The investment world can never really get enough of Warren Buffett. He is, after all, one of the most well recognized investment professionals on the planet. Perhaps one of the reasons he’s so popular with the masses is his ability to compress complicated investment topics into simple sentences.
This ability shines brightest once a year when Warren publishes his annual report and shareholders’ letter. It’s a direct message from the company’s chairman to his thousands of partners which goes out to millions of followers as well.
I, as you can imagine, breathlessly wait for the opportunity to dissect every newsletter published. This year was exceptionally rewarding.
Not only was the letter a little more informative, but Warren also gave us a peek behind the curtains in his interview with CNBC’s Becky Quick on Squawk Box. Here’s what the average investor learned from the investment genuine this year:
Apple is phenomenal
Technology companies have never fascinated Buffett, but when he picked up a sizable chunk of IBM it seemed like a one-off. Even when it was reported that Apple had bought $1 billion Apple shares, the investment was attributed to one of Berkshire’s new investment managers, Todd Combs and Ted Weschler.
But the Oracle of Omaha admitted that he bought another 133 million shares of the tech giant. Apple is now one of the company’s biggest holdings and Berkshire controls a stake in the business worth $18 billion. He explained that the iPhone maker had a durable competitive advantage. He saw younger users unable to let go of their iPhones and completely addicted to the ecosystem. Add to that the fact that Apple has a high dividend yield and a generous buyback policy, and you can see why this is the ultimate buffett dividend stock.
He likes airlines now
Apple wasn’t the only surprising buffett dividend stock added to the portfolio in 2016. Berkshire’s investment team led by Buffett invested heavily in an industry that’s been a graveyard for wealth over the past few decades.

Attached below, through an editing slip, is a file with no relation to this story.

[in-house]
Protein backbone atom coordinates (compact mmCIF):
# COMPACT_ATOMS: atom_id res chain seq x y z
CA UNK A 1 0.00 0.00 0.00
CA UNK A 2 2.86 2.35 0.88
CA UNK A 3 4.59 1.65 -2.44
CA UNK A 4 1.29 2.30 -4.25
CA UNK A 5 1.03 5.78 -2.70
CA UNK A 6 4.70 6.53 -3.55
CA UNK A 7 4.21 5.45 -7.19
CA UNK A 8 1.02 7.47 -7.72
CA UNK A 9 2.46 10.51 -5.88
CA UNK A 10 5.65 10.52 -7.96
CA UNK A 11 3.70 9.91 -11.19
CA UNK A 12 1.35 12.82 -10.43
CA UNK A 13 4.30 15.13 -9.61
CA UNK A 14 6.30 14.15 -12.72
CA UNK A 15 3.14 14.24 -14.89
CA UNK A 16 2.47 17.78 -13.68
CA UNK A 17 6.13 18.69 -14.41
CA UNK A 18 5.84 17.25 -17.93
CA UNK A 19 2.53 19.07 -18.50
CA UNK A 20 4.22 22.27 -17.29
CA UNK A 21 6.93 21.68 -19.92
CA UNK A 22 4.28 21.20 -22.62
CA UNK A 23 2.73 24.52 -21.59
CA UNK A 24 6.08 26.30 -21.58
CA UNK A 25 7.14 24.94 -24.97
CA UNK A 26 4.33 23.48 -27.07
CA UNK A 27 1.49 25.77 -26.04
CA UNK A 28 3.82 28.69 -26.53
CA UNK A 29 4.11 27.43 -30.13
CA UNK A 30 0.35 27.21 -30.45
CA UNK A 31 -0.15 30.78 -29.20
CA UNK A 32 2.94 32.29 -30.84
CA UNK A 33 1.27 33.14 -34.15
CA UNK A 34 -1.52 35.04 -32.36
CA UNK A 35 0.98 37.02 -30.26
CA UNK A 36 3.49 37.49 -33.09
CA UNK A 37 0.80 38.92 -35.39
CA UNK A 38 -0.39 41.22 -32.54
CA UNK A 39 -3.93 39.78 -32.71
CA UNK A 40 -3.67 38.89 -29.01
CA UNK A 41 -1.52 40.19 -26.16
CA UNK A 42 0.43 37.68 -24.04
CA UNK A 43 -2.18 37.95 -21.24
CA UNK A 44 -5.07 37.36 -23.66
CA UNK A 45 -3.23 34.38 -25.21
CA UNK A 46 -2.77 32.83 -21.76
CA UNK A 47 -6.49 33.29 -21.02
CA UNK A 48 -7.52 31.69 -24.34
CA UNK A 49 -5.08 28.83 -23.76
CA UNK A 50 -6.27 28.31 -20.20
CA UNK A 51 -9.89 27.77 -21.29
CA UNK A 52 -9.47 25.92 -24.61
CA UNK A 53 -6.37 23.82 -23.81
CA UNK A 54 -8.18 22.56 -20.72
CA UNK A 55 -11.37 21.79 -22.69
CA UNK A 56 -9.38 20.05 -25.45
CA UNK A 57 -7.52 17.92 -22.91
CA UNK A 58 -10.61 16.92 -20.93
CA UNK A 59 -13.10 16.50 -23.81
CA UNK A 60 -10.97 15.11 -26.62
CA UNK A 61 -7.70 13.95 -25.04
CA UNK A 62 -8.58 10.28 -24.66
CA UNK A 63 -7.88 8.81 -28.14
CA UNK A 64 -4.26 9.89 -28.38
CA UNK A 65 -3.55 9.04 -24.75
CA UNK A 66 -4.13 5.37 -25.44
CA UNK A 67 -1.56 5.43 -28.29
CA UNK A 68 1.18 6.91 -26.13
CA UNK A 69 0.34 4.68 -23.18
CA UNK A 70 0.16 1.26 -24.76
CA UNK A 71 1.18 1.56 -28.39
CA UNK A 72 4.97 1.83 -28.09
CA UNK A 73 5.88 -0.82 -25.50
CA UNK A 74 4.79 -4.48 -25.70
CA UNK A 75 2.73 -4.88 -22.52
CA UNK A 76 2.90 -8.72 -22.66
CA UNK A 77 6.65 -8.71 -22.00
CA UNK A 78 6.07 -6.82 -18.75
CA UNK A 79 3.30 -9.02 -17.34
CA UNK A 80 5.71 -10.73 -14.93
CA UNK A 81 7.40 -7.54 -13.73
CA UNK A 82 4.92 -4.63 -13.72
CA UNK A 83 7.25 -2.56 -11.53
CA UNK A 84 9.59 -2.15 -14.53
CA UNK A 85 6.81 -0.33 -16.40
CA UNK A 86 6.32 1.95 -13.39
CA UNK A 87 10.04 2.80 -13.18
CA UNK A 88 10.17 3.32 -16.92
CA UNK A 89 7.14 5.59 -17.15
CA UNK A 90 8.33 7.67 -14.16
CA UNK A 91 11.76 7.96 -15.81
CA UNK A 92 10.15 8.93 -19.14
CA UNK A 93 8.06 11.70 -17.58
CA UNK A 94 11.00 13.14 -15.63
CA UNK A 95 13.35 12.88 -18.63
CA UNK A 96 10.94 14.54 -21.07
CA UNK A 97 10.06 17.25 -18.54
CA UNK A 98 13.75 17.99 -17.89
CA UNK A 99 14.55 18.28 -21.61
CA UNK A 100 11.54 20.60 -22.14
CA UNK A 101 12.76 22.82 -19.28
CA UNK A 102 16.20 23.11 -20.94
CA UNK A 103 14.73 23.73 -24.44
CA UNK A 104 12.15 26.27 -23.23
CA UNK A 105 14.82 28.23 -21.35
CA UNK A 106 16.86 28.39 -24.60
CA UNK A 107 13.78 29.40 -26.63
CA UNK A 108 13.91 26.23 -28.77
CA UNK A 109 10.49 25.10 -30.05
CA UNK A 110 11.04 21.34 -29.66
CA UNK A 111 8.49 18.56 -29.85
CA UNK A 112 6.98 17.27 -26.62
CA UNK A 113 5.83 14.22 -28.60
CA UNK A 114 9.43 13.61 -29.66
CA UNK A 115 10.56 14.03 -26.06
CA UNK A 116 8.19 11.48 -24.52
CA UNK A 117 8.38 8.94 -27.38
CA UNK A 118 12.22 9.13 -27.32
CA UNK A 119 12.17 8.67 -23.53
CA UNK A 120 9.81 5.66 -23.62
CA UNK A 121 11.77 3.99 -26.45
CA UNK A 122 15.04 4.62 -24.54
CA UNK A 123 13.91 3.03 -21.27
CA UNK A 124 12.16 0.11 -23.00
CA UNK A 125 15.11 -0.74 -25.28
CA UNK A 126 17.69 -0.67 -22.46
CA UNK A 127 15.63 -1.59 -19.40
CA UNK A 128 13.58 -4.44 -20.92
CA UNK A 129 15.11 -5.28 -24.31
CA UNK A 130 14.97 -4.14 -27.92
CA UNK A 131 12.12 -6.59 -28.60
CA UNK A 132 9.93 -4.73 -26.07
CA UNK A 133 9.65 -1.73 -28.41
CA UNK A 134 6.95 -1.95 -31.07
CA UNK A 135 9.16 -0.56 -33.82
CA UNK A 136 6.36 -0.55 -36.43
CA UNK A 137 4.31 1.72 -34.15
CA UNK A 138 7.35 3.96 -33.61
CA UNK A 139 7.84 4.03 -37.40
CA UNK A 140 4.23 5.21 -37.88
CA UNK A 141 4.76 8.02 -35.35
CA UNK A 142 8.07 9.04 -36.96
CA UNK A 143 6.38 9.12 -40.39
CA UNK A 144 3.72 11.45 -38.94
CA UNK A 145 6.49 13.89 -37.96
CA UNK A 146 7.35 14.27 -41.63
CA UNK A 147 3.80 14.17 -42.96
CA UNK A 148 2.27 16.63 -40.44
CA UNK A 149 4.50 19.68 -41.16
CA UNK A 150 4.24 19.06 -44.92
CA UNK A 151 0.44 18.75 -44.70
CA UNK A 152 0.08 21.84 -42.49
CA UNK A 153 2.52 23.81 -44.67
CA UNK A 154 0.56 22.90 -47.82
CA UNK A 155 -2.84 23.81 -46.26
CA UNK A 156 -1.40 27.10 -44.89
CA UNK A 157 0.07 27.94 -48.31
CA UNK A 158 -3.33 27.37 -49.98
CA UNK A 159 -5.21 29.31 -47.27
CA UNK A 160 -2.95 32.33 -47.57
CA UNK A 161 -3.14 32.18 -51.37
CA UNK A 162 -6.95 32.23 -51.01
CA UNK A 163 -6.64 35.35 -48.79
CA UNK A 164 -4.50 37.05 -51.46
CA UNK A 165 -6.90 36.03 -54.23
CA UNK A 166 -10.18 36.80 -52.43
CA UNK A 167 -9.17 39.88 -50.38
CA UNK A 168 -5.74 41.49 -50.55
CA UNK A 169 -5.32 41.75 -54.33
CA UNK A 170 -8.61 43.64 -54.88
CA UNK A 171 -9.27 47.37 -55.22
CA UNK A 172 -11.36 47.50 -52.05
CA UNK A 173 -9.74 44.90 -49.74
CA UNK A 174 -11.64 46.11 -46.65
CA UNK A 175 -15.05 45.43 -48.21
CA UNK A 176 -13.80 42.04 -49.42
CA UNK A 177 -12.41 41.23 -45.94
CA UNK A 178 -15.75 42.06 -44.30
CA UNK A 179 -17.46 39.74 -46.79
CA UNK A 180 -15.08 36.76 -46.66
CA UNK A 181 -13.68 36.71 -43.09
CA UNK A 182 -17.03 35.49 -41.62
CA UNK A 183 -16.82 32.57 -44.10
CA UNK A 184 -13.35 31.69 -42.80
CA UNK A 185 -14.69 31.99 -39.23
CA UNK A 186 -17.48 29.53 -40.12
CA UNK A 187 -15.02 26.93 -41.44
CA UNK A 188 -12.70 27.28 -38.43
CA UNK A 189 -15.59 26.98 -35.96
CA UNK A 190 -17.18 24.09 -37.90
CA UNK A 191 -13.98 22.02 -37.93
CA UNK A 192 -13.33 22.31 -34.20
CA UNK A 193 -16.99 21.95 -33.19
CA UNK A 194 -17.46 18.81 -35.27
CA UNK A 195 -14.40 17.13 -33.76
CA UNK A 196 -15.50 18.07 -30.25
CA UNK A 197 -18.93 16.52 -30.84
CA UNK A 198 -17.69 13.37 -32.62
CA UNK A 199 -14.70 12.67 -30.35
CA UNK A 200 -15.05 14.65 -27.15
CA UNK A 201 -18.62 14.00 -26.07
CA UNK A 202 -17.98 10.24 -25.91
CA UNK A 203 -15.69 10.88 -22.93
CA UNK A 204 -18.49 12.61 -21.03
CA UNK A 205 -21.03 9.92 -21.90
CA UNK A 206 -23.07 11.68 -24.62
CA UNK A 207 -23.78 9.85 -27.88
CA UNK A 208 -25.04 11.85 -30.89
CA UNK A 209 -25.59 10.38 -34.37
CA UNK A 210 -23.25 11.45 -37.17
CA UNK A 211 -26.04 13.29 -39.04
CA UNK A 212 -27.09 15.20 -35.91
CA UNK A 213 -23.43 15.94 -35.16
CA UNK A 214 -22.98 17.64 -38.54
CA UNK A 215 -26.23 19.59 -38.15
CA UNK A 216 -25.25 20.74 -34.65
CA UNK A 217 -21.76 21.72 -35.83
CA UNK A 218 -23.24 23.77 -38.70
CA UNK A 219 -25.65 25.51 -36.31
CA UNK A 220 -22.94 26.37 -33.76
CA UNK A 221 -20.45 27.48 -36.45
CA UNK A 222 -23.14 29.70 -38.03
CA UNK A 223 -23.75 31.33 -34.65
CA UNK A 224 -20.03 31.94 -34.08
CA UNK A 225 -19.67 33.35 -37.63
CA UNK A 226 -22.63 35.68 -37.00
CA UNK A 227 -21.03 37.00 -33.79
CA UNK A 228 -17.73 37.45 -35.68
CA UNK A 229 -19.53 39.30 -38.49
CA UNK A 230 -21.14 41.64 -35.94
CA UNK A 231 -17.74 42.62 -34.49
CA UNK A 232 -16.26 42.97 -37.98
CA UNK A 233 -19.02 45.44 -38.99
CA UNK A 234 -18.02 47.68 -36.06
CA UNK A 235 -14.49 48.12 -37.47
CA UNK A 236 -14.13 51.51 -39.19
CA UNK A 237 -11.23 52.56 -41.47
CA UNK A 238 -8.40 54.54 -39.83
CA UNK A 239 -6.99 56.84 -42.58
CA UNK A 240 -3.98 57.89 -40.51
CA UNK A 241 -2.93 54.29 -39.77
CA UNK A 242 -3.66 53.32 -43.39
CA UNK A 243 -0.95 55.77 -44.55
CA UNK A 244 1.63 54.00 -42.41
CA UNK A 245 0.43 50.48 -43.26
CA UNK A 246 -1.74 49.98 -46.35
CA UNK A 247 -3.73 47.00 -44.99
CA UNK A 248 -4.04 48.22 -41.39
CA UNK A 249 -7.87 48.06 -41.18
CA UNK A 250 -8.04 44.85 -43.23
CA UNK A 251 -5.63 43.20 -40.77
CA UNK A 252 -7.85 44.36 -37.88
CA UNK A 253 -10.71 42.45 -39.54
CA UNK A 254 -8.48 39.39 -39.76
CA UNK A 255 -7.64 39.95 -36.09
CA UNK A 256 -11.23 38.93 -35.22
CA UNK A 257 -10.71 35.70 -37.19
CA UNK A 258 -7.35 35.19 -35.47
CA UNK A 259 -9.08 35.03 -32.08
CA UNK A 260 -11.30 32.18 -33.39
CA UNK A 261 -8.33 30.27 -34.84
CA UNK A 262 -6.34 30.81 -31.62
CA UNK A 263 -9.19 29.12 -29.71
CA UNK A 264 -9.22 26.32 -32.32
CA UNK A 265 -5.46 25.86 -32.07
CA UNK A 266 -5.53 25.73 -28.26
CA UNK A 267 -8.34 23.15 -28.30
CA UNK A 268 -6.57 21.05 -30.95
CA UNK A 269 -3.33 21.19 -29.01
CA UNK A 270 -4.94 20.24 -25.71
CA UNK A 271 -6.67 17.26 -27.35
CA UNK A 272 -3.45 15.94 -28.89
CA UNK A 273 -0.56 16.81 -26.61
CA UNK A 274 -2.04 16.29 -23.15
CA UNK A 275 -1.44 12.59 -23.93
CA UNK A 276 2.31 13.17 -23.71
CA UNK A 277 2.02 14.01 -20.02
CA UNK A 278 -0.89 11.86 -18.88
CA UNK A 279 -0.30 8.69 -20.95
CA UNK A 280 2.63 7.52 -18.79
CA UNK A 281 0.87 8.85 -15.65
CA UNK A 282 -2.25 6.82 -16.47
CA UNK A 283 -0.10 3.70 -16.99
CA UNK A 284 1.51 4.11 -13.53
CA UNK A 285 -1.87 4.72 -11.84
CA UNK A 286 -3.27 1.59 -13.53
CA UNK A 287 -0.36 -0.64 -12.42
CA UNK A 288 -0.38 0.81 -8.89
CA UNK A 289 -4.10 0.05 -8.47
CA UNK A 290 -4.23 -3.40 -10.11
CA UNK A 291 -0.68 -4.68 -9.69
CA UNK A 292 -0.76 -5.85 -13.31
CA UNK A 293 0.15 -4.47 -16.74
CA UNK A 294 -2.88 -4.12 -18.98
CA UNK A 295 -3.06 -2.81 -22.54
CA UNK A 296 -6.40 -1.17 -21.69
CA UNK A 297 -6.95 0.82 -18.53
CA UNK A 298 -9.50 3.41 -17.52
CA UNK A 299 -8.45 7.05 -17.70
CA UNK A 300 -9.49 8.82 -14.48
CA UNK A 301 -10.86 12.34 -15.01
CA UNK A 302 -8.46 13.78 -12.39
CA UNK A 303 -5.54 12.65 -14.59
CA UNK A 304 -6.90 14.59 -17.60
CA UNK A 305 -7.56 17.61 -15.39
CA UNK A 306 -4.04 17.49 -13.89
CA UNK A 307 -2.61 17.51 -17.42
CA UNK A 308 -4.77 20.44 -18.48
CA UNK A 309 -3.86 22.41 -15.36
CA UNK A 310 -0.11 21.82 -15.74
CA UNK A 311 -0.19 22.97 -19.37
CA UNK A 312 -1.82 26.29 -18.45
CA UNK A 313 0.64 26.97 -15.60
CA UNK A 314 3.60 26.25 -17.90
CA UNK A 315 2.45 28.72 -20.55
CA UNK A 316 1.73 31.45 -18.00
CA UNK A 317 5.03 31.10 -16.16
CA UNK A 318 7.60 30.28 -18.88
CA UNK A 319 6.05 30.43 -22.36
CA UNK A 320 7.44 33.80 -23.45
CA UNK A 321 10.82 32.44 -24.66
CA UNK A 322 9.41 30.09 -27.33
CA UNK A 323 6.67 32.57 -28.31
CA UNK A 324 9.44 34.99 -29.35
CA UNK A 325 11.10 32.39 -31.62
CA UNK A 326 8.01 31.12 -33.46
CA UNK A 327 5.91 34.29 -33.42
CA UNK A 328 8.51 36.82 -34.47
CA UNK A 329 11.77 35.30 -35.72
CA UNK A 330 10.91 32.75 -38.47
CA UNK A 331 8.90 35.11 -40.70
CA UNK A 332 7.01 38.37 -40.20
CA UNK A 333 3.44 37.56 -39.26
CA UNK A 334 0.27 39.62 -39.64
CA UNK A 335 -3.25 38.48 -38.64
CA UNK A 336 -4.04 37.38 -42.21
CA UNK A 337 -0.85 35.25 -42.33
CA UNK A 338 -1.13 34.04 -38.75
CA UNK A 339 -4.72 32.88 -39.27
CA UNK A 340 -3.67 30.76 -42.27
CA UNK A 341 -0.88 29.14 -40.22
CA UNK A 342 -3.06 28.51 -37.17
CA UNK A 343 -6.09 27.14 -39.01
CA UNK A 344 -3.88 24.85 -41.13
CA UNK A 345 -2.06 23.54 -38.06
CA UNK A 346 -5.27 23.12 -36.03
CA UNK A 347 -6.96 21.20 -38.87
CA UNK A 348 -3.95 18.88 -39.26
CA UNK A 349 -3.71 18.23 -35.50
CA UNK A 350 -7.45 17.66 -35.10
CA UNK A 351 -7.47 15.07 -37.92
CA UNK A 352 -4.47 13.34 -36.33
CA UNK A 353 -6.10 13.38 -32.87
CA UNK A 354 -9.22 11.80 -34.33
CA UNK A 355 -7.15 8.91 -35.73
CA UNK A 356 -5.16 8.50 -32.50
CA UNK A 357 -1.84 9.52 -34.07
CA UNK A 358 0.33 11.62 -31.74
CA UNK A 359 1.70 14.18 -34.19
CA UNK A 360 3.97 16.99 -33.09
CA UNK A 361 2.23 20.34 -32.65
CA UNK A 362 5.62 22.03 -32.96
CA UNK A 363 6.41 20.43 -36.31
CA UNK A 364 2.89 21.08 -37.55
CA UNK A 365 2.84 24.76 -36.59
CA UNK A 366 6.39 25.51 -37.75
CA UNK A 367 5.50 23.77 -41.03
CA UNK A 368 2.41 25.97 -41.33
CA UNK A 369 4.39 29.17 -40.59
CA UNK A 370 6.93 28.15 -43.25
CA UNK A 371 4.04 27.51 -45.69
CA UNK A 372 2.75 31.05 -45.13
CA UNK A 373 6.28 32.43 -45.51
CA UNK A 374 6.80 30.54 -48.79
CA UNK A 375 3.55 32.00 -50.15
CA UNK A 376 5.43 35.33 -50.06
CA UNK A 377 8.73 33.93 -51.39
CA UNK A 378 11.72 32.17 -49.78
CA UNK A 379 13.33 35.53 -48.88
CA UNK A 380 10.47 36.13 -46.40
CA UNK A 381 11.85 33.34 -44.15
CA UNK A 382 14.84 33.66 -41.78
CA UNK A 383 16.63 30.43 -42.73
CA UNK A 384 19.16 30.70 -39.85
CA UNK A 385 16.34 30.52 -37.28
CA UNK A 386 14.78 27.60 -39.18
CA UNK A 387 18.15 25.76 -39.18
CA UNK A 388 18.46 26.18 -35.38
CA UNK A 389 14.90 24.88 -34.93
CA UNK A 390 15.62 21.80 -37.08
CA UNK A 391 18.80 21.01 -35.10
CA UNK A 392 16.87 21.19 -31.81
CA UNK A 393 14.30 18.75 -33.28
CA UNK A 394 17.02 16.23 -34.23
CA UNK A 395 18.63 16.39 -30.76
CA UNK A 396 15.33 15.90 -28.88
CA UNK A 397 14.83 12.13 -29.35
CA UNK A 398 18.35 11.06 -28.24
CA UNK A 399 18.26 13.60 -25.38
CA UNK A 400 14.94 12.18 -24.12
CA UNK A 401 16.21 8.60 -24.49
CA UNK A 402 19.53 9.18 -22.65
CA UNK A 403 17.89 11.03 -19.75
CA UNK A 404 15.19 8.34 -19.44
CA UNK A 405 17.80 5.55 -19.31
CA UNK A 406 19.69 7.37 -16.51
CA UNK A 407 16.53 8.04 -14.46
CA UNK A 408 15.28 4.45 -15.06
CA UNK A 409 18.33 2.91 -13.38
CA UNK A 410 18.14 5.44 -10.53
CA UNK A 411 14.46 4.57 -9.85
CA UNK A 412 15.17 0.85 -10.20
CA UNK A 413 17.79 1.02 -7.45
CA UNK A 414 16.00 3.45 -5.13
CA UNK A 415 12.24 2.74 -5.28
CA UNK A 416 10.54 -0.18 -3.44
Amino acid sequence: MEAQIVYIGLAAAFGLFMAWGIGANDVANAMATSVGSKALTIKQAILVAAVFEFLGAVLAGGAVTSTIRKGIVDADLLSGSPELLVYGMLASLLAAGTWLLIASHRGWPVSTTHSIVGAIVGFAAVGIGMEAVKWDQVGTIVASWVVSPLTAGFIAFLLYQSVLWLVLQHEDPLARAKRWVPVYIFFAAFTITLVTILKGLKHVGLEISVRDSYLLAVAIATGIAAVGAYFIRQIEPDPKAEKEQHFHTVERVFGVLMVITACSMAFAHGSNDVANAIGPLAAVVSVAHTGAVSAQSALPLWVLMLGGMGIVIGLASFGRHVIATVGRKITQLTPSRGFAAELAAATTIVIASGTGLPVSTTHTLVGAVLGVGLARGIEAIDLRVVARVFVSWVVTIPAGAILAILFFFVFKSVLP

Since the 2016 election, Buffett has added massive stakes in four of the leading airline stocks – American Airlines Group (AAL), Delta Air Lines (DAL), United Continental Holdings (UAL) and Southwest Airlines (LUV).
The buys could be an indication that the industry has shifted away from oversupply. Seven major airlines have dwindled to just four, passenger occupancy is up, fuel and labor costs are down, and customers are charged high fees for everything onboard. Since the demand is nearly stable, the airline industry has to figure out supply efficiencies to realize profits. Now that the market is more balanced and airlines are deeply undervalued, they’ve transformed from duds to buffett dividend stocks.
Economy is at top speed
Warren doesn’t believe the American economy has the capacity to touch 3% or 4% growth. 2% annual growth, he believes, is the most sustainable rate the economy can grow.
This rate of growth may seem dismally low for most people, but it can help the economy double in 36 years if sustained. A massive wave of productivity and lifestyle gains are possible over the long term if the economy can simply keep chugging along at the current pace. The country will eventually experience a net gain in standard of living over time. Even 2% can create miracles with compounding if you hold a buffett dividend stock.
Buybacks are good
A lot of American investors see buybacks as evil corporate treachery. Some would go as far as to say they are an outright misuse of funds. Buffett seems to disagree. He says major American businesses have way too much of cash on the books and are struggling to find efficient ways to invest it. Add to that the fact that companies usually initiate buybacks when they believe the stock is undervalued, and you can see how this adds value for existing shareholders.
The annual letter has always taken a dim view of fees. Even the most miniscule fees on buffett dividend stocks can chew into the overall return over the long-term. Buffett believes unsuspecting American investors may have lost nearly $100 billion to useless financial advice and extortionate fees over the years. The best thing to do, often, is to buy and hold an index fund for as long as possible.
Buffet’s personal hero is Jack Bogle, the founder of the index fund at Vanguard. He believes no one person has done more for the American people than Bogle.
Since we cannot all be super star investors, having some smart tools like Dividend Stocks Rock help us can go a long ways.
Warren Buffett’s annual letter and TV interviews are always packed with surprising eye-openers for the common investor. Not only does he delve into the nitty gritty details of his investments, but he also likes to ponder on big picture subjects like the future of America and the nature of good business.
Take the time to read this year’s letter. It is, arguably, the best source of investment knowledge you will ever find.